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Merneptah Stele

Merenptah stele

Merneptah Stele

The Merneptah Stele is famous for its inscription by the ancient Egyptian Pharaoh Merneptah (1213 to 1203 BC) and was discovered in 1896 at Thebes. The text glorifies King Merneptah’s victories over the Libyans and their Sea People allies. It also describes a separate campaign in Canaan, which was then part of Egypt’s imperial possessions. The last two lines mention a campaign in Canaan, where Merneptah says he defeated and destroyed many ethnic groups, including Israel.

The Merneptah Stele is sometimes referred to as the “Israel Stela” because a majority of scholars translate a set of hieroglyphs on the stele as “Israel.” The stela represents the earliest surviving text referring to Israel, and it is the only reference from ancient Egypt. It is one of four known inscriptions that mention Israel and date to the time of ancient Israel and is thus of unique historical importance.

Merneptah Stele

The name Israel written in hieroglyphs as it appears on the stele

The stele was found in Merenptah’s funerary chapel in Thebes, the ancient Egyptian capital. The stele is a black granite slab, over 3 meters (10 feet) high, and the inscription says it was carved in the 5th year of Merneptah of the 19th dynasty.


A stele is a stone slab, generally taller than it is wide, erected in the ancient world as a monument. Ancient Egyptian steles have been used since the First Dynasty of Egypt. Mainly as vertical slabs of stone for funerary or commemorative purposes. The surface of the stele usually had some text and sometimes ornamentation. The ornamentation was inscribed, carved in relief, or painted.

Steles have been used to publish laws and decrees, to record a ruler’s exploits and honors, to mark sacred territories, as territorial markers. They were widely used in the ancient Near East, Mesopotamia, Greece, Egypt, Somalia, Eritrea, Ethiopia. Stelae as slabs of stone were also used extensively in the ancient Near East, Egypt, Greek, and Roman as government notices or as boundary markers to mark borders or property lines. Steles are occasionally erected as memorials to battles.

Stele-like forms from China and Pre-Columbian America are also vital historical records and works of art. A large number of steles, including inscriptions, surviving from Central America constitute one of the largest and most significant sources of information on those civilizations, in particular, Maya stelae.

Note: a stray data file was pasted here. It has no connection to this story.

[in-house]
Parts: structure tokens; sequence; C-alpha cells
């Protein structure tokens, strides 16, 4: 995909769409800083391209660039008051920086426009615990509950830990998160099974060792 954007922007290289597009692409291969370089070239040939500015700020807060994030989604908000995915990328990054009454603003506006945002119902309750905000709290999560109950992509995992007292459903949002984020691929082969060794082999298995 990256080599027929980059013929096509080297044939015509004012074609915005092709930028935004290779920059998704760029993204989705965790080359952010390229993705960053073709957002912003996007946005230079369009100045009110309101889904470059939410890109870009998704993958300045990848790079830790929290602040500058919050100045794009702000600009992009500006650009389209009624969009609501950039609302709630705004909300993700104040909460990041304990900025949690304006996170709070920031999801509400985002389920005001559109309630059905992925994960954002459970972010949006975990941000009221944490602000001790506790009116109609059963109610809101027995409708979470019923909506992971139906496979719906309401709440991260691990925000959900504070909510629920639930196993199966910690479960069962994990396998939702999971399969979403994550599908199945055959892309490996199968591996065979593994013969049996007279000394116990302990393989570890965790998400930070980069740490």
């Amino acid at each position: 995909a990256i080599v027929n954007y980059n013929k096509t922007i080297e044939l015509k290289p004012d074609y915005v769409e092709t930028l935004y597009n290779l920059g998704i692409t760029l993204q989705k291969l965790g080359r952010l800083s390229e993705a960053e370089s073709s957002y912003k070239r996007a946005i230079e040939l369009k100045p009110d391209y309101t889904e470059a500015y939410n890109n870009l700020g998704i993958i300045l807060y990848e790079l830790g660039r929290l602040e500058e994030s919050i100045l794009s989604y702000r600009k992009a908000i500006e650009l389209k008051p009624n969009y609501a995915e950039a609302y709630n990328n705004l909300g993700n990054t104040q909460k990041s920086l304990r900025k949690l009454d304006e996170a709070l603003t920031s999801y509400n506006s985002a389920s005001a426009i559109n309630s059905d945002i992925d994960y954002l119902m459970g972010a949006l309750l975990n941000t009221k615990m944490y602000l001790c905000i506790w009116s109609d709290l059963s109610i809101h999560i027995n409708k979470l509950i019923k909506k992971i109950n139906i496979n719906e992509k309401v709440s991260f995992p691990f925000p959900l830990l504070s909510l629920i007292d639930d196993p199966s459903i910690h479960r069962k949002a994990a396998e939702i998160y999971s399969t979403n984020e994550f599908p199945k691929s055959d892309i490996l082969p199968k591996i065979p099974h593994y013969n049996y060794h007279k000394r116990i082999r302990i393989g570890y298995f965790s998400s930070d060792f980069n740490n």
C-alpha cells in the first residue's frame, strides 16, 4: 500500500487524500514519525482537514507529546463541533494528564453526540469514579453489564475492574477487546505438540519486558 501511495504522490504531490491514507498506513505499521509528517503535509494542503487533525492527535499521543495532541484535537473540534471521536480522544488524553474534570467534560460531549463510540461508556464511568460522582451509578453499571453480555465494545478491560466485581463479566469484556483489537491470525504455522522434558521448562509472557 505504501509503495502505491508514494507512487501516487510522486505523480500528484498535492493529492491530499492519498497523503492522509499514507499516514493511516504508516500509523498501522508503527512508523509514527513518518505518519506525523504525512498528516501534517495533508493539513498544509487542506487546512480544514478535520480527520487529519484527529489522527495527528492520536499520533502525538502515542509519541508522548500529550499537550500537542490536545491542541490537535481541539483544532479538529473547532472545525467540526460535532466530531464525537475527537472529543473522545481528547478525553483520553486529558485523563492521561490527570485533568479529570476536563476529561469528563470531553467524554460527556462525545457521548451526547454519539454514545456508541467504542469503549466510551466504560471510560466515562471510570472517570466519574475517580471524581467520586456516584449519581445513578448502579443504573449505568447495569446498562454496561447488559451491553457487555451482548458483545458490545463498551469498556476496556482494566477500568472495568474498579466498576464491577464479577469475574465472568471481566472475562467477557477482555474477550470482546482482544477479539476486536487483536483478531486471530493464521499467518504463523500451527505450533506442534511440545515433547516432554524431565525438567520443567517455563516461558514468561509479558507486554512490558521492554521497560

The most famous example of an inscribed stela leading to increased understanding is the Rosetta Stone, which led to the breakthroughs, which allowed Egyptian hieroglyphs to be read.

Standing stones, also called menhirs, were set up without inscriptions by ancient peoples from Libya in North Africa to Scotland, which were monuments of pre-literate Megalithic cultures in the Late Stone Age. The Pictish stones of Scotland, often with intricate carvings, date from between the 6th and 9th centuries.

Are traditional Western gravestones modern equivalent of ancient stelae?

Merneptah Stele

  • Title:                         Merneptah Stele
  • Also Known as:        Israel Stele or Victory Stele of Merneptah
  • Year:                         1208 BC
  • Medium:                  Granite
  • Discovered:             1896
  • Find site:                  Thebes
  • Dimensions:             3 meters (10 feet) high
  • Museum:                 Egyptian Museum, Cairo

A Tour of the Museum of Egyptian Antiquities

Did you know?

  • A Stele like this one was called a Victory Stele by the Egyptians because it boasted military conquests.
  • Merneptah was the son of Ramesses II, and during his time, he ruled the dominant superpower of the region.
  • This stele claims that Israel was destroyed. History has proven this claim a mistaken.

A Tour of Egyptian Artifacts


  • Imagine being the archaeologist who discovered this 3,000 years old document?
  • How many controversies or debates surround the interpretation of this text?
  • Is this object important as art or a historical artifact?
  • Is Ancient Egyptian culture the most alien to our modern eyes?


“For the benefit of the flowers, we water the thorns, too.”
– Egyptian Proverbs


Photo Credits: 1) Alyssa Bivins [CC BY-SA 4.0 (], from Wikimedia Commons 2) By Brave heart, using free hieroglyphic fonts (Own work) [Public domain], via Wikimedia Commons